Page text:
One early theme in Attack on Titan that has since drifted away as the inhabitants of the land struggle simply for survival is that of big dreams and bold exploration. Near the show’s beginning, we discovered Armin’s passion for moving out beyond the wall, a dream inherited from his parents. Armin and his family may not have seen the titan encroachment coming, but still, they saw a life within the walls as hardly living at all. While others found the idea foolhardy, Eren shared it, and the idea seemed to be large reason for the bond between the two and Mikasa.
During Eren’s trial, and as exhibited by townfolk and soldiers throughout the series, the idea of doing anything in the territory controlled by the titans was met by fear, apprehension, and anger. After all, what would that lead to but certain death?
What those that are gripped by fear failed to see was that one way or another, death would eventually overtake them all.
A recent sermon reminded me of this juxtaposition, where staying within the safe confines would lead to death, while going to the dangerous land might lead to life. And it involved the two famous gardens of the Bible.
In the beginning, Adam and Eve lived in the Garden of Eden. It was described a beautiful place, but eventually, through sin, it was marred. A place of life became a place of death – immediately through the slain animals and for all time through the consequences of sin.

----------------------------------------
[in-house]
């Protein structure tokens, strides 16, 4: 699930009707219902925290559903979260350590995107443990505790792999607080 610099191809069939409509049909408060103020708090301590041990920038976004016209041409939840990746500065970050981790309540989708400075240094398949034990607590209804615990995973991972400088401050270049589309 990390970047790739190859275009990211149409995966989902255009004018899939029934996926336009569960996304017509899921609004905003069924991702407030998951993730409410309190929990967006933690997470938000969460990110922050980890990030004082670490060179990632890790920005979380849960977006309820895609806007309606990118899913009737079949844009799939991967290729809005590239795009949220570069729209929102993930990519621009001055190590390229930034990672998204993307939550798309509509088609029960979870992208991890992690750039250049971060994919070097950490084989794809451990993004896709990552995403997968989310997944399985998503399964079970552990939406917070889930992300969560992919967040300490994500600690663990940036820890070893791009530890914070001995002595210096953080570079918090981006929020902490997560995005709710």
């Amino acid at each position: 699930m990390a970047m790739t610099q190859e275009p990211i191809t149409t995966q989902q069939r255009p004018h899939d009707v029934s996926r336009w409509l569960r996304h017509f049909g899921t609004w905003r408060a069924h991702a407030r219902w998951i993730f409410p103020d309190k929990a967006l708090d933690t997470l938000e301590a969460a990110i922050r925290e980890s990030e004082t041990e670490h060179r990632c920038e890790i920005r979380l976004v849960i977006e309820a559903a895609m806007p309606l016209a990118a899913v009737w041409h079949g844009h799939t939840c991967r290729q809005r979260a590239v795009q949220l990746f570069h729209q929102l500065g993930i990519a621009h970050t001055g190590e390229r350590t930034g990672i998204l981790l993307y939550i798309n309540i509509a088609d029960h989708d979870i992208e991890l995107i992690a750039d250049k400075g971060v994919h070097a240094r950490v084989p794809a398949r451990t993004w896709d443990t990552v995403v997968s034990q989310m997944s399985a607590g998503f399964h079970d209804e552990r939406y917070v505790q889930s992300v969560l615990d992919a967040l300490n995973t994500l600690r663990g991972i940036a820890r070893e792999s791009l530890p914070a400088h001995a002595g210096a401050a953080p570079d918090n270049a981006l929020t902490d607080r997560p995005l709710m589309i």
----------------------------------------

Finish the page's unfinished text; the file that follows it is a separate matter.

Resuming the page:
The Garden of Gethsemane, Christ’s destination of prayer before His arrest, is instead introduced in a different manner. We don’t know what it looked like, but we do know it was the place where Christ agonized, praying to God and asking that His impending death might not occur. It is a place of sadness and grief, at first glance. But it’s through Christ’s obedience to his Father’s will there that it becomes a place of triumph, where Jesus again overcomes temptation. And we know where the story goes from here.
Life inside the walls in the world of SNK is like the Garden of Eden – a place of life that really is a place of death – both likely in the near term as well as in the sense of losing collective freedom. Meanwhile, the world outside the wall, in titan territory, is like the Garden of Gethsemane – immediately a place of despair, but one that could lead to abundant life.
And as with Attack on Titan, the choice of overcoming grief, despair, and a multitude of other sins – selfishness and pride chief among them – is one made by the few. But this choice – going beyond the wall, picking Gethsemane over Eden – is ultimately one that has a lasting result, which is life itself. We but only have to choose it.
This day I call the heavens and the earth as witnesses against you that I have set before you life and death, blessings and curses. Now choose life, so that you and your children may live.
– Deuteronomy 30:19